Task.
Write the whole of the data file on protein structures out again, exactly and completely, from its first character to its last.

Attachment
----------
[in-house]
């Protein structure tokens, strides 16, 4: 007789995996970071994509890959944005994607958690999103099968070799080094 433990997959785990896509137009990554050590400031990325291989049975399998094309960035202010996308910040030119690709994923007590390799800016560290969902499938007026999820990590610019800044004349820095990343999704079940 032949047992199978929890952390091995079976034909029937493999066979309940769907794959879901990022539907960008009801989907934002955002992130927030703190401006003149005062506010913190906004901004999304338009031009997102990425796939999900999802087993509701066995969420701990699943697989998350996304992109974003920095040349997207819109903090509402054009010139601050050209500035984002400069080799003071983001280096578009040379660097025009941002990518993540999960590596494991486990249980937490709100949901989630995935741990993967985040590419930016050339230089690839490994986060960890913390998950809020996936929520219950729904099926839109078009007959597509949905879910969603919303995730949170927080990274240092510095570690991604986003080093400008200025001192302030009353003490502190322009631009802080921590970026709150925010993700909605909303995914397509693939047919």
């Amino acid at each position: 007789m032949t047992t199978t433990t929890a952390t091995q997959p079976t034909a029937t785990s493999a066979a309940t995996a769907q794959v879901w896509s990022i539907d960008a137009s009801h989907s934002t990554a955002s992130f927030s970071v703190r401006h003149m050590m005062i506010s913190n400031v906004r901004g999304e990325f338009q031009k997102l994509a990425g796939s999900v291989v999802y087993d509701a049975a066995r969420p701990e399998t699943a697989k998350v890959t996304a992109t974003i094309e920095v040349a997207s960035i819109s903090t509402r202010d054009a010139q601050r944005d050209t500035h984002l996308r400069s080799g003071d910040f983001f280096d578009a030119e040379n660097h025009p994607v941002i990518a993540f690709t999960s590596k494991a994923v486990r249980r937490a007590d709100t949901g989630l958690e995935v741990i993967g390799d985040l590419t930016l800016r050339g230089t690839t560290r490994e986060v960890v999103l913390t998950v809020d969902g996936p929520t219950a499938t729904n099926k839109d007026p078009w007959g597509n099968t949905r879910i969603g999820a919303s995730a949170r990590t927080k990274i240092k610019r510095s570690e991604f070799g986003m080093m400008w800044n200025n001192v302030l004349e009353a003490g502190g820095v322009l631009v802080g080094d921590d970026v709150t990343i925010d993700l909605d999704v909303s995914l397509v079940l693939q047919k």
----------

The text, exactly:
[in-house]
């Protein structure tokens, strides 16, 4: 007789995996970071994509890959944005994607958690999103099968070799080094 433990997959785990896509137009990554050590400031990325291989049975399998094309960035202010996308910040030119690709994923007590390799800016560290969902499938007026999820990590610019800044004349820095990343999704079940 032949047992199978929890952390091995079976034909029937493999066979309940769907794959879901990022539907960008009801989907934002955002992130927030703190401006003149005062506010913190906004901004999304338009031009997102990425796939999900999802087993509701066995969420701990699943697989998350996304992109974003920095040349997207819109903090509402054009010139601050050209500035984002400069080799003071983001280096578009040379660097025009941002990518993540999960590596494991486990249980937490709100949901989630995935741990993967985040590419930016050339230089690839490994986060960890913390998950809020996936929520219950729904099926839109078009007959597509949905879910969603919303995730949170927080990274240092510095570690991604986003080093400008200025001192302030009353003490502190322009631009802080921590970026709150925010993700909605909303995914397509693939047919």
């Amino acid at each position: 007789m032949t047992t199978t433990t929890a952390t091995q997959p079976t034909a029937t785990s493999a066979a309940t995996a769907q794959v879901w896509s990022i539907d960008a137009s009801h989907s934002t990554a955002s992130f927030s970071v703190r401006h003149m050590m005062i506010s913190n400031v906004r901004g999304e990325f338009q031009k997102l994509a990425g796939s999900v291989v999802y087993d509701a049975a066995r969420p701990e399998t699943a697989k998350v890959t996304a992109t974003i094309e920095v040349a997207s960035i819109s903090t509402r202010d054009a010139q601050r944005d050209t500035h984002l996308r400069s080799g003071d910040f983001f280096d578009a030119e040379n660097h025009p994607v941002i990518a993540f690709t999960s590596k494991a994923v486990r249980r937490a007590d709100t949901g989630l958690e995935v741990i993967g390799d985040l590419t930016l800016r050339g230089t690839t560290r490994e986060v960890v999103l913390t998950v809020d969902g996936p929520t219950a499938t729904n099926k839109d007026p078009w007959g597509n099968t949905r879910i969603g999820a919303s995730a949170r990590t927080k990274i240092k610019r510095s570690e991604f070799g986003m080093m400008w800044n200025n001192v302030l004349e009353a003490g502190g820095v322009l631009v802080g080094d921590d970026v709150t990343i925010d993700l909605d999704v909303s995914l397509v079940l693939q047919k």